• Were you excited about making your F1 debut at Phoenix?

Not really, because I knew we had no chance of making the grid. I did four laps of just learning the track at first. Then I decided to go for it and for the first time I put my foot down. Almost immediately the engine expired. After Phoenix I flew back to Florida to stay with my brother Geoff who was living there at the time. While I was there I got a phone call saying that there was a rumour Life wasn't even going to turn up in Brazil for the next race.
At the wheel of the Life in Brazil. Picture thanks to John Townsend.
• So what was the main problem with the Life car? The chassis or the W12 engine?

The engine really, because it just didn't last!
• How was the Brazilian experience?

Well the team had turned up for the race. But as I turned out the pits and went down the back straight it just went BANG, and I'd only completed 400 metres! The mechanics had basically gone on strike and had deliberately not put oil in the engine!! And I thought well what next, brake fluid! So that's when I decided to clear off. That was the last time I had contact with the team.

The blow of the Life being a failure was doubled when I discovered that the Brabham Formula One Team had wanted me to replace Gregor Foitek. So they rang my father up to ask if I wanted to drive for them. And Dad said "Oh no, Gary's got a contract with Life, so you'd better take David." And I hadn't had a contract with Life at all! So David went to Brabham and I took David's F3000 seat at Middlebridge. That really pissed me off!!
• You've driven so many different cars, from big sports prototypes to open wheelers, different F1 cars, touring cars at Bathurst, even trucks, which type of machine do you prefer?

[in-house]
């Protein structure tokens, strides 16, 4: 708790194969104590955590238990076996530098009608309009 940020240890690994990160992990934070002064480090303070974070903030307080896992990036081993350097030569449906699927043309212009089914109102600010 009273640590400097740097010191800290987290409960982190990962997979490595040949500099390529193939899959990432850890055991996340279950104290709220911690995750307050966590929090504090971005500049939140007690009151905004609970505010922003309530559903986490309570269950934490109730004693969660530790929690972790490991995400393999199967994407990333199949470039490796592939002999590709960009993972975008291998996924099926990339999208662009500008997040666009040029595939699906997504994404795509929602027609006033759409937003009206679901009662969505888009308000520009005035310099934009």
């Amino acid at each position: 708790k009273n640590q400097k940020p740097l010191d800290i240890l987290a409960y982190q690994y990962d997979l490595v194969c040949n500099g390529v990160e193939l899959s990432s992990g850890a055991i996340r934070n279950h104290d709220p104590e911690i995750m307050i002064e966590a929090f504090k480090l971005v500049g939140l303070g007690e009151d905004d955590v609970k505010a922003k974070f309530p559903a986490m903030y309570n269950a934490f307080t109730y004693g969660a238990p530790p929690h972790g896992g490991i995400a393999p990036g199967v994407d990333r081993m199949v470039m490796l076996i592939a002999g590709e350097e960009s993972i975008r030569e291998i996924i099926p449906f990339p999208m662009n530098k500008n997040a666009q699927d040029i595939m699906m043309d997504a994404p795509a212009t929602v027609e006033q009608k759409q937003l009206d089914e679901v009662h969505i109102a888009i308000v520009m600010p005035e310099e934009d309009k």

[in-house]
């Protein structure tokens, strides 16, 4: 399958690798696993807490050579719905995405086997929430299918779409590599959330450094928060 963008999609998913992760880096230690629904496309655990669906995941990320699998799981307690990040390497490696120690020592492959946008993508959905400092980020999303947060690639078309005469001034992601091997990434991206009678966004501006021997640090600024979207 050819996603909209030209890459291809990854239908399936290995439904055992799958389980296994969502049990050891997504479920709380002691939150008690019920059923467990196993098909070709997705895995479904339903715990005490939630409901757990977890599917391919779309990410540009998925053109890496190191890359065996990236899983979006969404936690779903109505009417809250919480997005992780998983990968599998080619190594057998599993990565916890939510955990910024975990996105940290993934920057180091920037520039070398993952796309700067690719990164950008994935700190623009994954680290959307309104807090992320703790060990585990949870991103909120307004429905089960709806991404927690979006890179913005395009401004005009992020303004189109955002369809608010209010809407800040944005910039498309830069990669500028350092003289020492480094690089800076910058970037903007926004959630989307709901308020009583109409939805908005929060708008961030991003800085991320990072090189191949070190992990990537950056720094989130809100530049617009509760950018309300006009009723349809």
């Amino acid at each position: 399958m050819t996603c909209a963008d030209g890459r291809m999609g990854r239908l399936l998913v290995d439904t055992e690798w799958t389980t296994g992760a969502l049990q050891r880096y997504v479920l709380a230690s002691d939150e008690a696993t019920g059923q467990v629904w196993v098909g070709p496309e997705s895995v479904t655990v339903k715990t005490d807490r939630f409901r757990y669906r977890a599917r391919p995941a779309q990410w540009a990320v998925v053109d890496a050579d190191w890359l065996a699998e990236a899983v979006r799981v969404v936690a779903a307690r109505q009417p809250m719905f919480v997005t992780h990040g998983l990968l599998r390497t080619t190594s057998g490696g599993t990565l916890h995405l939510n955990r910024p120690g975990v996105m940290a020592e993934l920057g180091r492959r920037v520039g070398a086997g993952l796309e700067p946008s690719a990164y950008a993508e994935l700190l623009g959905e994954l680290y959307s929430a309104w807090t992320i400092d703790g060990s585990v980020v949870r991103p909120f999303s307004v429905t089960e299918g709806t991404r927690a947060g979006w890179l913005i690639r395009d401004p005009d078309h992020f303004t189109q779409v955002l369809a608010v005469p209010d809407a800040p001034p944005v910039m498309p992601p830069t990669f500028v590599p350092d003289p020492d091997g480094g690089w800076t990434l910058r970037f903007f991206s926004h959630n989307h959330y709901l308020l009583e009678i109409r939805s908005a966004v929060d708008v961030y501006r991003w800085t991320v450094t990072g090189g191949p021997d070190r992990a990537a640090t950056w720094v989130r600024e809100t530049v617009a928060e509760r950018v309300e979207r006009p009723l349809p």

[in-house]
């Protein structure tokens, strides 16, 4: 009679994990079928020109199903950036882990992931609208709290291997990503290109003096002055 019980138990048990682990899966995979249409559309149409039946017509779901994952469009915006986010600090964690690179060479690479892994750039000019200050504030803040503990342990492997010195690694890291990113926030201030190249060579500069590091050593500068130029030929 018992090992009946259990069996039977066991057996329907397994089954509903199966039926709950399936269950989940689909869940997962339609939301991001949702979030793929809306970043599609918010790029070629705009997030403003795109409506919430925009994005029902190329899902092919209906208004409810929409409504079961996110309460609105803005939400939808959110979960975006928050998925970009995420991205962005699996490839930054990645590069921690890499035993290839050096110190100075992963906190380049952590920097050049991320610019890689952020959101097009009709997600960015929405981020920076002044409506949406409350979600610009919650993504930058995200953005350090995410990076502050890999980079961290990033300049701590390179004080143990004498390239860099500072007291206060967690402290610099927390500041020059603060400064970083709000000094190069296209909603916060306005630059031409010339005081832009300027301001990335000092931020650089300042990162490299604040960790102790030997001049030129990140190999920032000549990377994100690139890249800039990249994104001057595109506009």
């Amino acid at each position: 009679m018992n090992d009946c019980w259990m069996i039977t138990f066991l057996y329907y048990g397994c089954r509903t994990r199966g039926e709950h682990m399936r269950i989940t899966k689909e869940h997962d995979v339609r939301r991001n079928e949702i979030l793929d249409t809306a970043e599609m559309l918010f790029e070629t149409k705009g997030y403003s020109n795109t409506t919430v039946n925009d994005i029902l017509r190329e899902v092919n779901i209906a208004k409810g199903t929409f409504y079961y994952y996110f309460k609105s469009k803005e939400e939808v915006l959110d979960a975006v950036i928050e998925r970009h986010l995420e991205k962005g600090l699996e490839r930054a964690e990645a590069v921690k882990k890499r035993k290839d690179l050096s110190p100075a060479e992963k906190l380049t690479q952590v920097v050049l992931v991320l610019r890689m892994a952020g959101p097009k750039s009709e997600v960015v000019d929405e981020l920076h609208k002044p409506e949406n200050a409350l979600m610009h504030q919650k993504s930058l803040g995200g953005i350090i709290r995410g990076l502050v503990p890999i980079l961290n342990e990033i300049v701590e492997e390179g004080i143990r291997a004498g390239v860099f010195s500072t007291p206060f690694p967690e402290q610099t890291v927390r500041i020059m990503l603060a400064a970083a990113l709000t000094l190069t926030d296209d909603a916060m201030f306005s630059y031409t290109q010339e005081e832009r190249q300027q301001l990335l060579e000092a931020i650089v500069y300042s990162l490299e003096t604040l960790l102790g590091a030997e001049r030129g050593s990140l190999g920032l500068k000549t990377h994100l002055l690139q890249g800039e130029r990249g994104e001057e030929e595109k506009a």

I guess the cars that I enjoyed most were sportscars and I was always very easy with them. For example, at Daytona I was the only driver who could do two stints on the same set of tyres.
Racing in IMSA in 1991, Brabham behind the wheel at the Miami GP.
• Has being the son of Sir Jack Brabham been a help or a hindrance to your career?

I think at the end of the day it was probably more a hindrance than a help. I think at the beginning of my career it was a help in getting me into motorsport. But from the middle to the end of my career it was much harder for me to get to a stage where people thought it was me driving rather than the old man.
• Do you feel that driving for Life ruined your career?

Yes, it did unfortunately. I just rate that as a total disaster. Instead of doing the right thing in going to Japan, I made an emotional decision. I guess I knew deep down that it would probably be my last chance.
• What are the best and worst moments of your career?

Probably the worst part of my career was at the end of 1990, when I was finished with Middlebridge and there were no other opportunities in Europe. So I decided to go to America with virtually nothing because Middlebridge owed me a lot of money. And I was basically living from 6 to 18 months on about 6 dollars a day. The best moment would have to be winning the Oulton Park Gold Cup in F3 in 1988.
Click here to read Gary's Full Biography on our site!